The idea that that 'slow evolving genes' are inherently more accurate for phylogenetic reconstruction better suited for phylogenetic reconstruction is not an assumption, it is a self evident concept supported by numerous facts, the best of which is the genetic equidistance result. If one accept the notion of MGD, then the use of slow genes necessarily follows. But can one refute the reality of MGD? One could only if one could offer an alternative interpretation of the genetic equidistance result. But for the past 50 years, there is only the molecular clock and in turn the neutral theory interpretation and our MGD interpretation. The clock/neutral theory is valid for microevolution over short time scales and explains the small amount of overlap positions or saturated positions. But precisely because it works for microevolution, it cannot also explain macroevolution over long time scales where there are a large amount of overlap positions. It is where the MGD works. Two opposite phenomena require two different ideas.
I would first like to mention that I like the author's approach of thinking 'out of the box', instead of accepting current practices in phylogenetics. I agree there are several shortcomings with current phylogenetic methodology, and there is a need to develop better methods. The author also provides a good review about evidence supporting the human-pongid split.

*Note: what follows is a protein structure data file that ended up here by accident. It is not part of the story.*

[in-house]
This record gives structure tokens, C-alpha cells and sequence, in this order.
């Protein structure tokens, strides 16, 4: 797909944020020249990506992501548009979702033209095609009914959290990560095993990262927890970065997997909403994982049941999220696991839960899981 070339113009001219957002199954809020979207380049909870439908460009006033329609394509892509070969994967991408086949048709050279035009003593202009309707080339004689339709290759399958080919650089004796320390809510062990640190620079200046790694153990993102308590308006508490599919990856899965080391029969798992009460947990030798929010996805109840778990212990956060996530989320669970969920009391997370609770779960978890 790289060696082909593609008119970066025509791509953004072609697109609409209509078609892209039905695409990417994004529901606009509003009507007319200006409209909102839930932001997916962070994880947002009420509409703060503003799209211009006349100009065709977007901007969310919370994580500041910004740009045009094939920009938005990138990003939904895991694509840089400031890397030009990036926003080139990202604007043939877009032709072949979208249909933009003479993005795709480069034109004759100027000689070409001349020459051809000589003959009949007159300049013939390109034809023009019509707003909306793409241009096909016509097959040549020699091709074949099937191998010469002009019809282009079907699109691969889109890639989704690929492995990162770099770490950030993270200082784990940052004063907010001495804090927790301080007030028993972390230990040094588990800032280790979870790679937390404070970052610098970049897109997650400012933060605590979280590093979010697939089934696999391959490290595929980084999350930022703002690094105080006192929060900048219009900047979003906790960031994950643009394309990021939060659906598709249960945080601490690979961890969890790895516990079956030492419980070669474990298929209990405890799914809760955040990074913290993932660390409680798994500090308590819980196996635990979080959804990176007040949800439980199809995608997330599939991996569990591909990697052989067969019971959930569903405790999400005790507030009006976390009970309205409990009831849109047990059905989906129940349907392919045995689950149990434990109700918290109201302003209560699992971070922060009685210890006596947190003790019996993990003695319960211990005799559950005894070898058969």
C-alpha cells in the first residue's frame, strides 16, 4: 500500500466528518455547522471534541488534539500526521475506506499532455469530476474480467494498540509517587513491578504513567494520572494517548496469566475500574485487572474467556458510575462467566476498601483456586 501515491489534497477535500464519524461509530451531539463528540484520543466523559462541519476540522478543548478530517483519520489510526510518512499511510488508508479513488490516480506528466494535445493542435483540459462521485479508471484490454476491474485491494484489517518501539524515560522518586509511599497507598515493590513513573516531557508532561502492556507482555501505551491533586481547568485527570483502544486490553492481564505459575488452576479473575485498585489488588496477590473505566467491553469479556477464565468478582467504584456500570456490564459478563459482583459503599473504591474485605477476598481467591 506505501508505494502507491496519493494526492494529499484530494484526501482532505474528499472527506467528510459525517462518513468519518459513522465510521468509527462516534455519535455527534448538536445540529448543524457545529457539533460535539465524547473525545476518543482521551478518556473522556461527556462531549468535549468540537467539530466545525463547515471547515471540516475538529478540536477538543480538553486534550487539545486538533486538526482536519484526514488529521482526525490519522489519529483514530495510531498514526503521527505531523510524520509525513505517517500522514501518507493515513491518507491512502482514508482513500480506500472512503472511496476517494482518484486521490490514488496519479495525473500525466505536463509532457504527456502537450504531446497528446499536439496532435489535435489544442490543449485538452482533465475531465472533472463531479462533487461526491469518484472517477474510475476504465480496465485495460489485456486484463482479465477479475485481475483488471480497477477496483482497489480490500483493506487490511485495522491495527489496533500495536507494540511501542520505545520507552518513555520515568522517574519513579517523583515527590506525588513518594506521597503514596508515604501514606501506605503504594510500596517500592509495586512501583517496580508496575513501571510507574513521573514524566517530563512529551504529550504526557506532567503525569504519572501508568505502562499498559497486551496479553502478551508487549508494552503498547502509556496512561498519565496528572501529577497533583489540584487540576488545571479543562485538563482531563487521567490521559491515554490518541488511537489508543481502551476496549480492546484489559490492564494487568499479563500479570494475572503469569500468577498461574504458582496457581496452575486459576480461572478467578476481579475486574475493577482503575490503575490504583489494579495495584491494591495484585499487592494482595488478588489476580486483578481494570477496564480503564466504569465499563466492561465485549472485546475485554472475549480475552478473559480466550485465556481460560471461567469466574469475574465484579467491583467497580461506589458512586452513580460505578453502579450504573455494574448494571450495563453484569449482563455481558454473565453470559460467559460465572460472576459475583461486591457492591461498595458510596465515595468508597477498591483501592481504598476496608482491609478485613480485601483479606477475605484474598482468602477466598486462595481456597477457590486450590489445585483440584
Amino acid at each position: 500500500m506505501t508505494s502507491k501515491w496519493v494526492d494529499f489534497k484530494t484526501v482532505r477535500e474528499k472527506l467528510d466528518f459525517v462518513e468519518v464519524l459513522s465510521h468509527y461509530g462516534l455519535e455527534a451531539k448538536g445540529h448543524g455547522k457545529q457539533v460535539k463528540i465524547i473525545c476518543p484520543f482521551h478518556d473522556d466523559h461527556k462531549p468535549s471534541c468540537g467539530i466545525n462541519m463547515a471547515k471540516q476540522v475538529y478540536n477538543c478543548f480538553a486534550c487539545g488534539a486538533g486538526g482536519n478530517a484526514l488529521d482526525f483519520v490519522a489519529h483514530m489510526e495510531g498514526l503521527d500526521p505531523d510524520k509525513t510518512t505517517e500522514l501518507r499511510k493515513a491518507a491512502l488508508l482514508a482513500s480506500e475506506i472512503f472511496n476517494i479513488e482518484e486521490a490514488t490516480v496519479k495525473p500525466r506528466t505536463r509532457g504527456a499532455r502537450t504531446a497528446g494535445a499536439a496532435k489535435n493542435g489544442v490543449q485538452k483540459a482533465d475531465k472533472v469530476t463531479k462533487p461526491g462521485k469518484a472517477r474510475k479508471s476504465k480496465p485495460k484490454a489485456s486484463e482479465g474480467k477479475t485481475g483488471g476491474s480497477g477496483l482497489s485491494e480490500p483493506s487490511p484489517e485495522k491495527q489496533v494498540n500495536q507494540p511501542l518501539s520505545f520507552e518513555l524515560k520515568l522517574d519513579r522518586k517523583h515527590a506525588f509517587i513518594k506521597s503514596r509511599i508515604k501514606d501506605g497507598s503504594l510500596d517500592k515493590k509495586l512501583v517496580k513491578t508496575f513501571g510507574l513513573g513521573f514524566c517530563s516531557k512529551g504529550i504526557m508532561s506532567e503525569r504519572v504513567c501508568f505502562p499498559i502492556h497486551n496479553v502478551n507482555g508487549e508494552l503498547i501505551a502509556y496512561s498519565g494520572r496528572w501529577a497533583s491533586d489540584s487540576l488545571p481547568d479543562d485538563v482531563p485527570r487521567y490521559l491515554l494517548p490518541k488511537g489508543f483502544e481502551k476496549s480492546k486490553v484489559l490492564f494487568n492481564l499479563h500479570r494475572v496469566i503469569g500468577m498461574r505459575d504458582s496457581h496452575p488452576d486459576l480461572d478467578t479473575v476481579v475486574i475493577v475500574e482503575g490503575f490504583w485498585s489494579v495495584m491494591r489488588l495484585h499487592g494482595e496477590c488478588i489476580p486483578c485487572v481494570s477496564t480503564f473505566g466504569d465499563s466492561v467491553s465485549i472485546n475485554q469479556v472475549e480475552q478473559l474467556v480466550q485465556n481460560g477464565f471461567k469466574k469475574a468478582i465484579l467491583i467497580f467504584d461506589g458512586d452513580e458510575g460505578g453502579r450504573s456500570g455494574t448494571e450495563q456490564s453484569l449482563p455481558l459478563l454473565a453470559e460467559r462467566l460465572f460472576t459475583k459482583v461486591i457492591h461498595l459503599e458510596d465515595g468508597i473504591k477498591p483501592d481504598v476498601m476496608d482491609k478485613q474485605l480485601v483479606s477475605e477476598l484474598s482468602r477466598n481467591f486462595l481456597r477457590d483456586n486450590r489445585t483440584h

This reviewer's position is more objective. I would just like to point out that any methodology with several shortcomings should not be taken seriously. No single contradiction or shortcomings should be the golden standard for a valid theory or methodology. I hold the MGD hypothesis and the methods associated with it to that standard. I welcome all attempts to invalidate it by way of contradicting it with either logic or facts. Unfortunately, I do not see a single contradiction offered by these comments here.
I do have some major concerns about the manuscript as it stands now. It is clear to me that the paper cannot be accepted for publication in its current state. Given how long the paper is, I am unable to give detailed comments. But I highlight some of my major concerns below, and have some suggestions that I think will improve the quality of the manuscript.
Firstly, the manuscript is an extremely lengthy essay, and I really think the message can be conveyed in a paper less than half the current length (it is currently 83 pages and ca 25000 words long).
We can shorten it in a revised ms. Most people would write books on a novel theory. Ours is not a typical filling in detail kinds of papers and an exception to the length rule may not be asking for too much.
The term 'epigenetic complexity' is vague, and something the reader will find hard to grasp. You state 'Epigenetic complexity is defined by the total number of cell types and epigenetic molecules, which is largely consistent with our naïve notion of organismal complexity and an independent calculation of organismal complexity based on information theory'. What are 'epigenetic molecules'? Do you mean that epigenetic complexity is proportional to the number of cell types? If so, why? You need to define the term in a more understandable way, especially since it used very often and is a central theme in the whole paper.